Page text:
U.S. officials say even though Wagner is a private military contractor, it operates as an arm of Russia’s defence establishment. The Russian authorities have dismissed these claims, but Wagner troops’ foreign deployment has helped Russia deepen its influence abroad. The group’s shadowy existence and opaque operations offer the Kremlin the option of plausible deniability and avoid public scrutiny. Besides, the nominal ban on private military companies in Russia allows the authorities to retain a tight grip on organisations such as Wagner – if these companies walk off the Kremlin line, the government could crack down on them. This complex formula seems to have produced mixed results for the Kremlin.
In Ukraine, where Wagner emerged, the rebels made early gains in 2014, which the Russian troops now seek to extend further. In Syria, the Russian deployment, which included Wagner, turned around the civil war. In the Central African Republic, they, along with government forces, pushed the rebels back. This prompted several other African countries, including Mali, from where French troops pulled back recently after fighting, unsuccessfully, the jihadists for a decade, to seek Russian help, allowing Moscow to reclaim some of its lost Cold War influence in the continent. But not all Wagner operations were successful. They pulled back from Mozambique in 2019 after heavy losses in the fight against jihadists. In Libya, where Wagner was fighting along-side the rebel General Khalifa Haftar, ended up on the losing side in the civil war.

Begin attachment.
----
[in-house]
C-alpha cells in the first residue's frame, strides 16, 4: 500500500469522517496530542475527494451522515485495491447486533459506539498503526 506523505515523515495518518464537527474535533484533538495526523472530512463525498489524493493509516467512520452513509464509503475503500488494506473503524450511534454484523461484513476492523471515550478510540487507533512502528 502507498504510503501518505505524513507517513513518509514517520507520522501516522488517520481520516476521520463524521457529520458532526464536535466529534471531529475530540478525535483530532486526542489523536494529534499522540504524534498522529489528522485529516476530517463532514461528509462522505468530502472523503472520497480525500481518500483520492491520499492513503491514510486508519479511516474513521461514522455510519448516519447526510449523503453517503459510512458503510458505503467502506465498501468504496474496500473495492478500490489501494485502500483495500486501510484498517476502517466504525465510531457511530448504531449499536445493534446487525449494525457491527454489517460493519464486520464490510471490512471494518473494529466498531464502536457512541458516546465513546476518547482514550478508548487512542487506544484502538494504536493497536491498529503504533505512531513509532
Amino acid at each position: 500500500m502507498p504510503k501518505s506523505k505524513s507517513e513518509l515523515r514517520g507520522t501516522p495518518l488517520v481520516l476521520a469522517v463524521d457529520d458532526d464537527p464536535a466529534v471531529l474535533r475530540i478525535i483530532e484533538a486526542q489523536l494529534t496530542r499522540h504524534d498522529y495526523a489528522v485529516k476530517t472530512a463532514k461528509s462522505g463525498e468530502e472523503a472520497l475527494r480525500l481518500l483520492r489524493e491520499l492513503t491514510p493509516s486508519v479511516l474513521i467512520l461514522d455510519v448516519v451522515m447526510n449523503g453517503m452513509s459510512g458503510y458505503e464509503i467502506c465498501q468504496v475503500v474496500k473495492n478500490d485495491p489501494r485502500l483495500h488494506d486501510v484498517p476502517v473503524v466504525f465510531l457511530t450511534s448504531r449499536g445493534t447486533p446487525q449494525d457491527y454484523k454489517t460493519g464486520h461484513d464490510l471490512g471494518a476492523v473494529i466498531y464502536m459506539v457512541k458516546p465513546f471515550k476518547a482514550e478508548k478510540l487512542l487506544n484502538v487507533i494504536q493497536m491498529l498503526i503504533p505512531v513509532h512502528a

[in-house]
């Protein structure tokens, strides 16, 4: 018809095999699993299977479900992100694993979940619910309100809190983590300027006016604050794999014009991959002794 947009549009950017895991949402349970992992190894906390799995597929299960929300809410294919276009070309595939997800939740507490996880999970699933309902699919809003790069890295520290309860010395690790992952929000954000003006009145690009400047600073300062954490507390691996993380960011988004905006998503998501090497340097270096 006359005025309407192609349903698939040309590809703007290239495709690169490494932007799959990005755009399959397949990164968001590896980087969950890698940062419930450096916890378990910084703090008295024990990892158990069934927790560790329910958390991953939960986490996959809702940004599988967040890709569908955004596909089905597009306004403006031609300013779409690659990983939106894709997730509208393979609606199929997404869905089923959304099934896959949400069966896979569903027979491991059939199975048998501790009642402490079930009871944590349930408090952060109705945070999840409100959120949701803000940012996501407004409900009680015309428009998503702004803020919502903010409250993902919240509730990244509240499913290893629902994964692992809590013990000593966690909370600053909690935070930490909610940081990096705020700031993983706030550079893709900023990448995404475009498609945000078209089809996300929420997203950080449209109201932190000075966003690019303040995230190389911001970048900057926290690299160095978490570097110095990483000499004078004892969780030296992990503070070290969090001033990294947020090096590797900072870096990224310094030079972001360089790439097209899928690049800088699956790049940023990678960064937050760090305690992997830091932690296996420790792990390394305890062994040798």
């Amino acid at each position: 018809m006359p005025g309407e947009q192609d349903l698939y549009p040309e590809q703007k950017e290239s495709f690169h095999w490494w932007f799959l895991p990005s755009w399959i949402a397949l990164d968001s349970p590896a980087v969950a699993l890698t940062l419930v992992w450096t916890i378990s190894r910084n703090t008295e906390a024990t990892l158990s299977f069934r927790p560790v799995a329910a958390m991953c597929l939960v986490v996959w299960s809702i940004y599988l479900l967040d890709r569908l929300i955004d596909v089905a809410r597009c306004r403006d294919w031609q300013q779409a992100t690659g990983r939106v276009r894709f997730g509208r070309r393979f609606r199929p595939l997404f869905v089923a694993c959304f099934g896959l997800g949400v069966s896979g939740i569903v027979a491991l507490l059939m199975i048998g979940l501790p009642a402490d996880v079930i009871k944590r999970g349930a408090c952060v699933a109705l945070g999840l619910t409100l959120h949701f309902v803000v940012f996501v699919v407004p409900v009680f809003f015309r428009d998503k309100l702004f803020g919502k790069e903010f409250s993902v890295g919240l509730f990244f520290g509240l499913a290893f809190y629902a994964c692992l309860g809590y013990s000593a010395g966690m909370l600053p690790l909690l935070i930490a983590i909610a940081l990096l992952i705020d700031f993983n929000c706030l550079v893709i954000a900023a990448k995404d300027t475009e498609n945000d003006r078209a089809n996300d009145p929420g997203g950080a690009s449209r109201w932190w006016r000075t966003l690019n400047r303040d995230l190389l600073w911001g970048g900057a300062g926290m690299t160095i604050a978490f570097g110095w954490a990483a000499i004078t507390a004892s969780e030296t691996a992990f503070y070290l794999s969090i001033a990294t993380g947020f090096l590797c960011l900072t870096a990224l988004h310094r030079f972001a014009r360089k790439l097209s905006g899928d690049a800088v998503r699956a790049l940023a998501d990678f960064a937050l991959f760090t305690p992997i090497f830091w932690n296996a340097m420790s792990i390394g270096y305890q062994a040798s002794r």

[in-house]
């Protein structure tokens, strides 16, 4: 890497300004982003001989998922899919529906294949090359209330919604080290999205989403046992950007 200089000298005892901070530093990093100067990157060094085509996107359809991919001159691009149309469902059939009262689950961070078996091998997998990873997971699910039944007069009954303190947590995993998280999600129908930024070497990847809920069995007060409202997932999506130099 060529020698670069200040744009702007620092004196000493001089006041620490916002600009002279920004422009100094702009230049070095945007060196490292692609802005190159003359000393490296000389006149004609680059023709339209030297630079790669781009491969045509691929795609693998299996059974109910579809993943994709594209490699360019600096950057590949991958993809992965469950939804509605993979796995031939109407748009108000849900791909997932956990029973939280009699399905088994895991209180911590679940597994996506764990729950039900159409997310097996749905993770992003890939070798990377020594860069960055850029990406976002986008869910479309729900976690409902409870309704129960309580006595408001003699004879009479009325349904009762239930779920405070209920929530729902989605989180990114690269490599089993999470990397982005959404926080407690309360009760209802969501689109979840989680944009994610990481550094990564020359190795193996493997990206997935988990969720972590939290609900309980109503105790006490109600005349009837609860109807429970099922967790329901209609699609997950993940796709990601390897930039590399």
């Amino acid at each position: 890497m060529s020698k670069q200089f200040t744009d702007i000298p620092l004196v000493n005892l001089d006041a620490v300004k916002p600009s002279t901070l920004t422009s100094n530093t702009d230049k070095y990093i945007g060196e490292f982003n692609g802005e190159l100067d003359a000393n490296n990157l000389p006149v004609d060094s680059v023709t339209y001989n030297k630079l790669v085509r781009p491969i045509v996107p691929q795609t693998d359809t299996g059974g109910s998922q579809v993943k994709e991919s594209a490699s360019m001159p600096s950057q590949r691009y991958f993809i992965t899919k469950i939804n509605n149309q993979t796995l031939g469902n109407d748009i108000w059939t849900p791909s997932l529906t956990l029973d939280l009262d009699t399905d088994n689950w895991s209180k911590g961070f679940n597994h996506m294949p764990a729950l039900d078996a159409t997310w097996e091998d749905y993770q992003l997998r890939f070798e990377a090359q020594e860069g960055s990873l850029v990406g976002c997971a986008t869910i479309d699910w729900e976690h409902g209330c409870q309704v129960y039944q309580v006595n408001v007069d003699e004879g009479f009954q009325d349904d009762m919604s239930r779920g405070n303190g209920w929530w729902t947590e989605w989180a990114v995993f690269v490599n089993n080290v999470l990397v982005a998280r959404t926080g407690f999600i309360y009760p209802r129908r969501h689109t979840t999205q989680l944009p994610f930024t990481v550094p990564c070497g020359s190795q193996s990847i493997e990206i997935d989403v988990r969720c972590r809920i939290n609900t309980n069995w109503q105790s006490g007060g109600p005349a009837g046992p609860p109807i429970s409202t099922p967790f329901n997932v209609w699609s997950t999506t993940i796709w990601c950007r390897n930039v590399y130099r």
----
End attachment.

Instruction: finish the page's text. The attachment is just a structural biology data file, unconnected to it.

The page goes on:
Irrespective of the gains and setbacks, one thing is clear: Wagner has grown into a military behemoth with presence across continents in just eight years. And its rise as a private military corporation with close establishment links has helped Moscow in its asymmetric power projection in faraway theatres. Now, in Ukraine, where they emerged, Wagner’s might is being tested once again.